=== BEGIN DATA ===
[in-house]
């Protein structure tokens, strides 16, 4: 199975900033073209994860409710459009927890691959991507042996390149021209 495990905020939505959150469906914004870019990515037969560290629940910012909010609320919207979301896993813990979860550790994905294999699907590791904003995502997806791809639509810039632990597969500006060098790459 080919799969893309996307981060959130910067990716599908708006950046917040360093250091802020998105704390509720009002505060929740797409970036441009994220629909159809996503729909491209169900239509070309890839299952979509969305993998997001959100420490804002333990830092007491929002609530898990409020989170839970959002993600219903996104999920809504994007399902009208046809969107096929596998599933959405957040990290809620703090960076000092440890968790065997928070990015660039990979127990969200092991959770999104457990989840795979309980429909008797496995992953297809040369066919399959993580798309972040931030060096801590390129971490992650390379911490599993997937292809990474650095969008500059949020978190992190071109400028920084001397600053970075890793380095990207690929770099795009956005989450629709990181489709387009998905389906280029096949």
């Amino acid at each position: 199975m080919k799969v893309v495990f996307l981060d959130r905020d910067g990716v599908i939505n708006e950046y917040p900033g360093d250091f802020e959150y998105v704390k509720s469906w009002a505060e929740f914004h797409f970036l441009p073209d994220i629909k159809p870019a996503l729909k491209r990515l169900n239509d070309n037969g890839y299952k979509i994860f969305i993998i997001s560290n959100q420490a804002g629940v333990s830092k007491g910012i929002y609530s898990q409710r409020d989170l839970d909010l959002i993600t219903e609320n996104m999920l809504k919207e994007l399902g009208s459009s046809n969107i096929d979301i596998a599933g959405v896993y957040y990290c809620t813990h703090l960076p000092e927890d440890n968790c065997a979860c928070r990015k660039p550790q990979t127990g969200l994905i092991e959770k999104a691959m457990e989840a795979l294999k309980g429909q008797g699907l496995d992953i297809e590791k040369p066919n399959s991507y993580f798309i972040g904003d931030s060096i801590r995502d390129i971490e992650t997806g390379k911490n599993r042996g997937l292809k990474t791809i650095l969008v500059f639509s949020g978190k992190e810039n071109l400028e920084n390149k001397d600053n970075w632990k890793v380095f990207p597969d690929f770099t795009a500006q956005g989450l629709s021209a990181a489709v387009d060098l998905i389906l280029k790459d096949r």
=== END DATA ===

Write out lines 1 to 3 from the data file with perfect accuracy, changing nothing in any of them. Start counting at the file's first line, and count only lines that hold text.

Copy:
[in-house]
């Protein structure tokens, strides 16, 4: 199975900033073209994860409710459009927890691959991507042996390149021209 495990905020939505959150469906914004870019990515037969560290629940910012909010609320919207979301896993813990979860550790994905294999699907590791904003995502997806791809639509810039632990597969500006060098790459 080919799969893309996307981060959130910067990716599908708006950046917040360093250091802020998105704390509720009002505060929740797409970036441009994220629909159809996503729909491209169900239509070309890839299952979509969305993998997001959100420490804002333990830092007491929002609530898990409020989170839970959002993600219903996104999920809504994007399902009208046809969107096929596998599933959405957040990290809620703090960076000092440890968790065997928070990015660039990979127990969200092991959770999104457990989840795979309980429909008797496995992953297809040369066919399959993580798309972040931030060096801590390129971490992650390379911490599993997937292809990474650095969008500059949020978190992190071109400028920084001397600053970075890793380095990207690929770099795009956005989450629709990181489709387009998905389906280029096949």
């Amino acid at each position: 199975m080919k799969v893309v495990f996307l981060d959130r905020d910067g990716v599908i939505n708006e950046y917040p900033g360093d250091f802020e959150y998105v704390k509720s469906w009002a505060e929740f914004h797409f970036l441009p073209d994220i629909k159809p870019a996503l729909k491209r990515l169900n239509d070309n037969g890839y299952k979509i994860f969305i993998i997001s560290n959100q420490a804002g629940v333990s830092k007491g910012i929002y609530s898990q409710r409020d989170l839970d909010l959002i993600t219903e609320n996104m999920l809504k919207e994007l399902g009208s459009s046809n969107i096929d979301i596998a599933g959405v896993y957040y990290c809620t813990h703090l960076p000092e927890d440890n968790c065997a979860c928070r990015k660039p550790q990979t127990g969200l994905i092991e959770k999104a691959m457990e989840a795979l294999k309980g429909q008797g699907l496995d992953i297809e590791k040369p066919n399959s991507y993580f798309i972040g904003d931030s060096i801590r995502d390129i971490e992650t997806g390379k911490n599993r042996g997937l292809k990474t791809i650095l969008v500059f639509s949020g978190k992190e810039n071109l400028e920084n390149k001397d600053n970075w632990k890793v380095f990207p597969d690929f770099t795009a500006q956005g989450l629709s021209a990181a489709v387009d060098l998905i389906l280029k790459d096949r």